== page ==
Cream of tartar is called for in many baking recipes. But what do you know about it?
A byproduct of wine and grape-juice processing, cream of tartar is a white powder, not a liquid. It’s an acidic salt that acts as a stabilizer in recipes that require whipped egg whites, such as meringue, angel food cake and souffles.
When whipped, egg whites (also known as albumen) can swell up to eight times their initial volume. The acidity of cream of tartar helps egg whites achieve their full volume and stabilizes them by helping hold in water and air.
Cream of tartar also has an effect on baked goods’ color. Angel food cakes made with it are notably whiter than cakes made without.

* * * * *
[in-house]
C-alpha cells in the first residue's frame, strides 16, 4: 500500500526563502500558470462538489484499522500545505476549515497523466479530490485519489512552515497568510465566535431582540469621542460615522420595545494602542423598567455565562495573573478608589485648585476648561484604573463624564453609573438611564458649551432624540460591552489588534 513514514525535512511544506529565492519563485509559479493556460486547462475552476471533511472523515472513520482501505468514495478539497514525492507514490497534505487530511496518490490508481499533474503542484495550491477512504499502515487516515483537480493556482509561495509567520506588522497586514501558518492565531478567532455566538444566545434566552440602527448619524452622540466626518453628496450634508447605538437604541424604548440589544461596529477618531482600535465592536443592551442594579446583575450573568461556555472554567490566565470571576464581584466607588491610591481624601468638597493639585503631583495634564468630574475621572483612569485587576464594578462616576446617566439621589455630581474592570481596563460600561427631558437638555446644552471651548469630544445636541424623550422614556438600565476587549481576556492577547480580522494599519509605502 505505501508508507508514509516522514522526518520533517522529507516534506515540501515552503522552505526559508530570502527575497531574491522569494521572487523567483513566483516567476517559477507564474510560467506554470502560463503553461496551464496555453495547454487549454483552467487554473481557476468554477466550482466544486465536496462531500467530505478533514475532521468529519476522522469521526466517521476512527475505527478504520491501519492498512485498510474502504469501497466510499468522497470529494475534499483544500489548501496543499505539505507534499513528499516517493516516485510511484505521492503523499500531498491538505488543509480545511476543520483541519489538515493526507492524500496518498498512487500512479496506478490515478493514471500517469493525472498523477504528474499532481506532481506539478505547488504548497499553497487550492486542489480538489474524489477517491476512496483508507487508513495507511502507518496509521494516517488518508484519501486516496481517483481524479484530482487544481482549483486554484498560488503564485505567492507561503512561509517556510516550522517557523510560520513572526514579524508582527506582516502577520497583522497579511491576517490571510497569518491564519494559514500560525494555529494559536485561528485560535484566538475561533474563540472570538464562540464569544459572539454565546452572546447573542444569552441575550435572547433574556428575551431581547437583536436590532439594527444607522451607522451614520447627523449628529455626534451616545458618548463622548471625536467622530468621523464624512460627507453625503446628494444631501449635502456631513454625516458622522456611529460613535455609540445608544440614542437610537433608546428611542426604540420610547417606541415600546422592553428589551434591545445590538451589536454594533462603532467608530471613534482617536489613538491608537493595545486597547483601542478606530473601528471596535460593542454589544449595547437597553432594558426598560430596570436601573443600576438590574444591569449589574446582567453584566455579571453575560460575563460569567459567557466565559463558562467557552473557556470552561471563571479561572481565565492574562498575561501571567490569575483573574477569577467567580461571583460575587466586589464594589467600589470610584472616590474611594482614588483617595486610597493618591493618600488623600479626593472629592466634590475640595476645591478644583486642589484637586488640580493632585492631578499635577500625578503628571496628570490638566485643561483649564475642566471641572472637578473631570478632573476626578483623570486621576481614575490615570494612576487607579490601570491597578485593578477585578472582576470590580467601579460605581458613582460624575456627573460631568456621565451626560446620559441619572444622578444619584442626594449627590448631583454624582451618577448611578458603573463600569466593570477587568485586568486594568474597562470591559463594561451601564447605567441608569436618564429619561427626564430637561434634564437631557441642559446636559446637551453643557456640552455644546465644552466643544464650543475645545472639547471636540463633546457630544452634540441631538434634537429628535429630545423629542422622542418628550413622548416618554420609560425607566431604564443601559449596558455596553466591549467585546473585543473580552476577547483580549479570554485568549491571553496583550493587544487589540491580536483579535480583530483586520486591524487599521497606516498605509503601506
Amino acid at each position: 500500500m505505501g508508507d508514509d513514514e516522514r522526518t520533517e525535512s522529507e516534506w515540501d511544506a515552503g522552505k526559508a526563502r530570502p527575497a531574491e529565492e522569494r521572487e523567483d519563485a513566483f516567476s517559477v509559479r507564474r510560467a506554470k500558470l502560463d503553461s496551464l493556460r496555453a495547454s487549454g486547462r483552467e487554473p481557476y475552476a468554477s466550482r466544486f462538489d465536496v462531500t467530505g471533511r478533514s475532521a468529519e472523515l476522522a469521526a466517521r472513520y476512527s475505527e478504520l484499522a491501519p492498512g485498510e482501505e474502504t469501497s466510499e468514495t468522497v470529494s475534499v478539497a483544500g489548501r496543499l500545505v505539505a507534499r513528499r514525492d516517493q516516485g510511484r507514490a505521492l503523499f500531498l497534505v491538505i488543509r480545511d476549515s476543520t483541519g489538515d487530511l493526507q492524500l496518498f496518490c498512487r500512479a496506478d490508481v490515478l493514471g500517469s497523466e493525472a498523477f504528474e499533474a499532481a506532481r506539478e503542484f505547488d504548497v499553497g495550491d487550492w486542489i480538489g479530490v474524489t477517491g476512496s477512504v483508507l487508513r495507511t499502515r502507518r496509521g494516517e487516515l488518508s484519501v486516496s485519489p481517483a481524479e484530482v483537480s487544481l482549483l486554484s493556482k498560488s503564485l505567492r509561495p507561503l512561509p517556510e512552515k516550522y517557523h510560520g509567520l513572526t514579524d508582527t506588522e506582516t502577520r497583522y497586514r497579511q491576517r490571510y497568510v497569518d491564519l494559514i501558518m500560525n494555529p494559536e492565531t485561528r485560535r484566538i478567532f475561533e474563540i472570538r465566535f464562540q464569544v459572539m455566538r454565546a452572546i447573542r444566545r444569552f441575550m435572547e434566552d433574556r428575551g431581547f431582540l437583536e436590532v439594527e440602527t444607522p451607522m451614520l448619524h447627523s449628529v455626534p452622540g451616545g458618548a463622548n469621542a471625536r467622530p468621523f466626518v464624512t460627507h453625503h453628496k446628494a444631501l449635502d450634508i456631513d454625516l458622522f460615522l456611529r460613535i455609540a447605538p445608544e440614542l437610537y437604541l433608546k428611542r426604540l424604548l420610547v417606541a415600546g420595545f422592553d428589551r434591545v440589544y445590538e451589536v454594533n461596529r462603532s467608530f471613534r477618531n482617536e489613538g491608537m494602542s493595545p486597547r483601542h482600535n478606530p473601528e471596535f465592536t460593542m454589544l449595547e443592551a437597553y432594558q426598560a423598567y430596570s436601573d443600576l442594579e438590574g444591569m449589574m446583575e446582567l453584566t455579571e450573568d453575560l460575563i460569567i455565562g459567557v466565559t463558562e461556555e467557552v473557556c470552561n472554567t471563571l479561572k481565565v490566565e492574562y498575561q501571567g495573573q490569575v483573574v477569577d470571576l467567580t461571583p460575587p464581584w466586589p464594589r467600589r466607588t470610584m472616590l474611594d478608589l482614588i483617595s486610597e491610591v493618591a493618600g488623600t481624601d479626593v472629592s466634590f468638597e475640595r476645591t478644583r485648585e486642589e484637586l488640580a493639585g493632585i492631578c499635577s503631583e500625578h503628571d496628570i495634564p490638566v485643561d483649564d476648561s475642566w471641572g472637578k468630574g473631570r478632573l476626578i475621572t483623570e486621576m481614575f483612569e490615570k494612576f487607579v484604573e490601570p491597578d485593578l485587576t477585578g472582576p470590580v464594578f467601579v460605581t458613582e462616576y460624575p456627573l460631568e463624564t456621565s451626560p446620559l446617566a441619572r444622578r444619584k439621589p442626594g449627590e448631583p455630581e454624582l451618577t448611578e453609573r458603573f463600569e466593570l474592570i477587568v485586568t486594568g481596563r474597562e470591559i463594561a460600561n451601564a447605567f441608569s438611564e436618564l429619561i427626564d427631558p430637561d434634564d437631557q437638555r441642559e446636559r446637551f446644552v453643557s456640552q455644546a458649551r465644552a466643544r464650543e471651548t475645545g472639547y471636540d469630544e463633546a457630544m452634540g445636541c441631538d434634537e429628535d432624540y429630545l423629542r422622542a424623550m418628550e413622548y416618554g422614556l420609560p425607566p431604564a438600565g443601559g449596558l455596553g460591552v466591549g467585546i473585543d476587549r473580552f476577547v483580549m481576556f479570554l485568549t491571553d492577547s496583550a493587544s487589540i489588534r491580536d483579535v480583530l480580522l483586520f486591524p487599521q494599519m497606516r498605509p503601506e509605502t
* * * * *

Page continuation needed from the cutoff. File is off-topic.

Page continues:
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There is no exact substitute for cream of tartar. Adding 1/4 teaspoon lemon juice per egg white will help, but it’s less effective than cream of tartar.
What else can you do with cream of tartar? It can be used to help certain vegetables keep their natural color when steamed or boiled, such as red cabbage, potatoes and cauliflower. Adding 1/2 teaspoon of cream of tartar to the cooking water will raise the acidity and prevent discoloration.